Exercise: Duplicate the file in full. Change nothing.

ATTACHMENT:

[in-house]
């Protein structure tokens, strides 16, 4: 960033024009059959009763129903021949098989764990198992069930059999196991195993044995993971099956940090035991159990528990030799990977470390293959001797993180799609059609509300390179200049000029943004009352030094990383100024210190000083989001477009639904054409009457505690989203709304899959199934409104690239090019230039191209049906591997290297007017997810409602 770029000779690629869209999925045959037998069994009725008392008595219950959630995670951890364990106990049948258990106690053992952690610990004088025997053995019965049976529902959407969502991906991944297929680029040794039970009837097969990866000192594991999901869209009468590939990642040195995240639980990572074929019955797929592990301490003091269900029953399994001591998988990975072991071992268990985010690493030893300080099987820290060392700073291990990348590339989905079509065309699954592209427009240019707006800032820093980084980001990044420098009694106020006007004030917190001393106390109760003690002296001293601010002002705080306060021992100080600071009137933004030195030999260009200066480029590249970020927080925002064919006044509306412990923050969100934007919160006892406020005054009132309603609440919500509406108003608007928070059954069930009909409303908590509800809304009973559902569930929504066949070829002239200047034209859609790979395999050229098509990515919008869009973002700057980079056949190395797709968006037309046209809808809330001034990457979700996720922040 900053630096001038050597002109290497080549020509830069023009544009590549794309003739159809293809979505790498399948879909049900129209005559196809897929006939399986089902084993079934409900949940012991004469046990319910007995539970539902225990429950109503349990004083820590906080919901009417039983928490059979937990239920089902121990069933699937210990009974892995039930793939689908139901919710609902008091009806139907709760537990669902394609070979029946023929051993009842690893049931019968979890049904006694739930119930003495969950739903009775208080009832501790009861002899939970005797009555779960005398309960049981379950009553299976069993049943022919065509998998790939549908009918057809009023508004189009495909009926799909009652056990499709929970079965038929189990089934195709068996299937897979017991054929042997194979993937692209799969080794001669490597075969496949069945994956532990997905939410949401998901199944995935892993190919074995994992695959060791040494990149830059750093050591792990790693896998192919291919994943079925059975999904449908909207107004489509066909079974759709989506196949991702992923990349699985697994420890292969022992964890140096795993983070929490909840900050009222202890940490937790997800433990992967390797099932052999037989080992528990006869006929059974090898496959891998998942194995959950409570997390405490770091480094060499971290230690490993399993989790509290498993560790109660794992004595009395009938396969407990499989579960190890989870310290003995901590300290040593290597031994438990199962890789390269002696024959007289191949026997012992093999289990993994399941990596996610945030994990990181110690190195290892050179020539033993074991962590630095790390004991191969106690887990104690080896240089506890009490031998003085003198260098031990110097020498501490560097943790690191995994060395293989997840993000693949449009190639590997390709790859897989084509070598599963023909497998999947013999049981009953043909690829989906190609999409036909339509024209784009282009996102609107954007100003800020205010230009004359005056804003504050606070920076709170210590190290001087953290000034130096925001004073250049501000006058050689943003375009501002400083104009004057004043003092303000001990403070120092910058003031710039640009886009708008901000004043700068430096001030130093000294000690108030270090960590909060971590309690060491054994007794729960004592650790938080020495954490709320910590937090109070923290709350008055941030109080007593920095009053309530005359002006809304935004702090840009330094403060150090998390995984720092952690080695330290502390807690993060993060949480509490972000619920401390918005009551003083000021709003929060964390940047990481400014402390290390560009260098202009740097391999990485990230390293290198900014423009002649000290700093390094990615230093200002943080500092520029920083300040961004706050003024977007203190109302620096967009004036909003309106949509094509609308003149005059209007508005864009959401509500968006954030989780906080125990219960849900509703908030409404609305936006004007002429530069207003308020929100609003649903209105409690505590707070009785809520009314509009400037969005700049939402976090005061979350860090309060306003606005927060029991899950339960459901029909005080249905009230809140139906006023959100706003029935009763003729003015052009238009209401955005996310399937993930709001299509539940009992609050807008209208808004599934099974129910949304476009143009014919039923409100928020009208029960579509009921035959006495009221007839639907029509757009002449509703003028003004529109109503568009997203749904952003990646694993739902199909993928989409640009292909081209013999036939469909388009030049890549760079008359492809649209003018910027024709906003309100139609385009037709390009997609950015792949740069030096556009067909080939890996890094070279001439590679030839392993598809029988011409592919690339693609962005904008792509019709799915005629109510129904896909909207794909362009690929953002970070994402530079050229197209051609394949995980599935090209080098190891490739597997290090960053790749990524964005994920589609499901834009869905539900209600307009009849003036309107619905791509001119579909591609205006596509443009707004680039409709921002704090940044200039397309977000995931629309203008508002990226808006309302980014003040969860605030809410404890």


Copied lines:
[in-house]
């Protein structure tokens, strides 16, 4: 960033024009059959009763129903021949098989764990198992069930059999196991195993044995993971099956940090035991159990528990030799990977470390293959001797993180799609059609509300390179200049000029943004009352030094990383100024210190000083989001477009639904054409009457505690989203709304899959199934409104690239090019230039191209049906591997290297007017997810409602 770029000779690629869209999925045959037998069994009725008392008595219950959630995670951890364990106990049948258990106690053992952690610990004088025997053995019965049976529902959407969502991906991944297929680029040794039970009837097969990866000192594991999901869209009468590939990642040195995240639980990572074929019955797929592990301490003091269900029953399994001591998988990975072991071992268990985010690493030893300080099987820290060392700073291990990348590339989905079509065309699954592209427009240019707006800032820093980084980001990044420098009694106020006007004030917190001393106390109760003690002296001293601010002002705080306060021992100080600071009137933004030195030999260009200066480029590249970020927080925002064919006044509306412990923050969100934007919160006892406020005054009132309603609440919500509406108003608007928070059954069930009909409303908590509800809304009973559902569930929504066949070829002239200047034209859609790979395999050229098509990515919008869009973002700057980079056949190395797709968006037309046209809808809330001034990457979700996720922040 900053630096001038050597002109290497080549020509830069023009544009590549794309003739159809293809979505790498399948879909049900129209005559196809897929006939399986089902084993079934409900949940012991004469046990319910007995539970539902225990429950109503349990004083820590906080919901009417039983928490059979937990239920089902121990069933699937210990009974892995039930793939689908139901919710609902008091009806139907709760537990669902394609070979029946023929051993009842690893049931019968979890049904006694739930119930003495969950739903009775208080009832501790009861002899939970005797009555779960005398309960049981379950009553299976069993049943022919065509998998790939549908009918057809009023508004189009495909009926799909009652056990499709929970079965038929189990089934195709068996299937897979017991054929042997194979993937692209799969080794001669490597075969496949069945994956532990997905939410949401998901199944995935892993190919074995994992695959060791040494990149830059750093050591792990790693896998192919291919994943079925059975999904449908909207107004489509066909079974759709989506196949991702992923990349699985697994420890292969022992964890140096795993983070929490909840900050009222202890940490937790997800433990992967390797099932052999037989080992528990006869006929059974090898496959891998998942194995959950409570997390405490770091480094060499971290230690490993399993989790509290498993560790109660794992004595009395009938396969407990499989579960190890989870310290003995901590300290040593290597031994438990199962890789390269002696024959007289191949026997012992093999289990993994399941990596996610945030994990990181110690190195290892050179020539033993074991962590630095790390004991191969106690887990104690080896240089506890009490031998003085003198260098031990110097020498501490560097943790690191995994060395293989997840993000693949449009190639590997390709790859897989084509070598599963023909497998999947013999049981009953043909690829989906190609999409036909339509024209784009282009996102609107954007100003800020205010230009004359005056804003504050606070920076709170210590190290001087953290000034130096925001004073250049501000006058050689943003375009501002400083104009004057004043003092303000001990403070120092910058003031710039640009886009708008901000004043700068430096001030130093000294000690108030270090960590909060971590309690060491054994007794729960004592650790938080020495954490709320910590937090109070923290709350008055941030109080007593920095009053309530005359002006809304935004702090840009330094403060150090998390995984720092952690080695330290502390807690993060993060949480509490972000619920401390918005009551003083000021709003929060964390940047990481400014402390290390560009260098202009740097391999990485990230390293290198900014423009002649000290700093390094990615230093200002943080500092520029920083300040961004706050003024977007203190109302620096967009004036909003309106949509094509609308003149005059209007508005864009959401509500968006954030989780906080125990219960849900509703908030409404609305936006004007002429530069207003308020929100609003649903209105409690505590707070009785809520009314509009400037969005700049939402976090005061979350860090309060306003606005927060029991899950339960459901029909005080249905009230809140139906006023959100706003029935009763003729003015052009238009209401955005996310399937993930709001299509539940009992609050807008209208808004599934099974129910949304476009143009014919039923409100928020009208029960579509009921035959006495009221007839639907029509757009002449509703003028003004529109109503568009997203749904952003990646694993739902199909993928989409640009292909081209013999036939469909388009030049890549760079008359492809649209003018910027024709906003309100139609385009037709390009997609950015792949740069030096556009067909080939890996890094070279001439590679030839392993598809029988011409592919690339693609962005904008792509019709799915005629109510129904896909909207794909362009690929953002970070994402530079050229197209051609394949995980599935090209080098190891490739597997290090960053790749990524964005994920589609499901834009869905539900209600307009009849003036309107619905791509001119579909591609205006596509443009707004680039409709921002704090940044200039397309977000995931629309203008508002990226808006309302980014003040969860605030809410404890």